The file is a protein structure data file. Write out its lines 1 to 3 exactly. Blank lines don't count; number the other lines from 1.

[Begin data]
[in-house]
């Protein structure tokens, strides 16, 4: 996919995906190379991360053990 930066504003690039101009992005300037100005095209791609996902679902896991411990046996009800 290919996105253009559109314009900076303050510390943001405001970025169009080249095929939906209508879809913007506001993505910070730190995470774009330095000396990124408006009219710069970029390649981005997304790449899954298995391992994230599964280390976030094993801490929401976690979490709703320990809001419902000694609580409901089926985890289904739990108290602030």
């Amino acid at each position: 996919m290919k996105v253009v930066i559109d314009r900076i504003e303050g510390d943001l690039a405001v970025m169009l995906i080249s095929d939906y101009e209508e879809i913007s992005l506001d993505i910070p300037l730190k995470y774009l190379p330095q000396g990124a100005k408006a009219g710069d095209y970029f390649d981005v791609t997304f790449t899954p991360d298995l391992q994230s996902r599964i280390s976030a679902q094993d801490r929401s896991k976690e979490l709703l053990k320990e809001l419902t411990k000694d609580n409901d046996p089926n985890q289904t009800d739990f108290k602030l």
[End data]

[in-house]
């Protein structure tokens, strides 16, 4: 996919995906190379991360053990 930066504003690039101009992005300037100005095209791609996902679902896991411990046996009800 290919996105253009559109314009900076303050510390943001405001970025169009080249095929939906209508879809913007506001993505910070730190995470774009330095000396990124408006009219710069970029390649981005997304790449899954298995391992994230599964280390976030094993801490929401976690979490709703320990809001419902000694609580409901089926985890289904739990108290602030």
């Amino acid at each position: 996919m290919k996105v253009v930066i559109d314009r900076i504003e303050g510390d943001l690039a405001v970025m169009l995906i080249s095929d939906y101009e209508e879809i913007s992005l506001d993505i910070p300037l730190k995470y774009l190379p330095q000396g990124a100005k408006a009219g710069d095209y970029f390649d981005v791609t997304f790449t899954p991360d298995l391992q994230s996902r599964i280390s976030a679902q094993d801490r929401s896991k976690e979490l709703l053990k320990e809001l419902t411990k000694d609580n409901d046996p089926n985890q289904t009800d739990f108290k602030l």